Otherwise, plumb-bombing isn't intended to exact, any more than the guys who stand behind their ball and announce, "my left foot is 1/8" lower than might right, so this putt breaks right to left."

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  • groovyduveygroovyduvey  23WRX Points: 16Members Posts: 23
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    I've found that rotating my putter until it looks 'plumb' from my perspective (verified by using a door frame) is effective enough for this technique.

    Its def not an exact science that works in all instances. But if you spend the time to get a feel for it helps get a better read in a shorter amount of time.

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  • cxxcxx  3224WRX Points: 223Members Posts: 3,224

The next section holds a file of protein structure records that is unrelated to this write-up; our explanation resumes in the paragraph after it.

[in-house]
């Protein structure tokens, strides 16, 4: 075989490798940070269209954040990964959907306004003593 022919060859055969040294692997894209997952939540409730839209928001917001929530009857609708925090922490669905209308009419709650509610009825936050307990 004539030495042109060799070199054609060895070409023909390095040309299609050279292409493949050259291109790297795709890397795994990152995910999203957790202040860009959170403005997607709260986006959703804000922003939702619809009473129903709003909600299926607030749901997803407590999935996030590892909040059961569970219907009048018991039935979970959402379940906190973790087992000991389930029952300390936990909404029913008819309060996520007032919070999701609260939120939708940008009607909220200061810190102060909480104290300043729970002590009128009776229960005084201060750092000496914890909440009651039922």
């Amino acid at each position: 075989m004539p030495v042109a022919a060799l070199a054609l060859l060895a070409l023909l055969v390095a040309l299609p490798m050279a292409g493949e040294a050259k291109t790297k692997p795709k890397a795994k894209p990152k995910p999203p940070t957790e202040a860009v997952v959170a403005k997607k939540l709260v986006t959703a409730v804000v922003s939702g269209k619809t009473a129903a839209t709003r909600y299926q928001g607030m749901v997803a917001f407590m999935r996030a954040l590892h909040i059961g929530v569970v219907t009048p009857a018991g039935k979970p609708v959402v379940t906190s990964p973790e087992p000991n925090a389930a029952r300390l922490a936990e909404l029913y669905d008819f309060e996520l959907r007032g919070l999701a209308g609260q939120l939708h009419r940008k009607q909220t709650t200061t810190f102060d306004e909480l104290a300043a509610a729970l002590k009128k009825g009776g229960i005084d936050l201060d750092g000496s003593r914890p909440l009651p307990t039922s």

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    Every putter will hang straight at the right angle. Find it by using a door jam (hopefully vertical or you have bigger problems) or balance the putter on your finger. At this angle there is equal weight on both sides. It's really easy.

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  • msd71msd71  722WRX Points: 112Handicap: 1Members Posts: 722
    Joined:  edited Jan 17, 2020 3:26pm #21

    Hold a putter up for plumb bobbing. Say it leans to the left. Turn the shaft 180*, and now it leans to the right.

    Therfore there is some rotation of the shaft that will make it hang perfectly vertical from your perspective, because that leaning didn't just flip suddenly from left to right, it swept gradually. Find the proper rotation, put a little mark on the grip, and you are good to go. No matter how oddly balanced your putter is.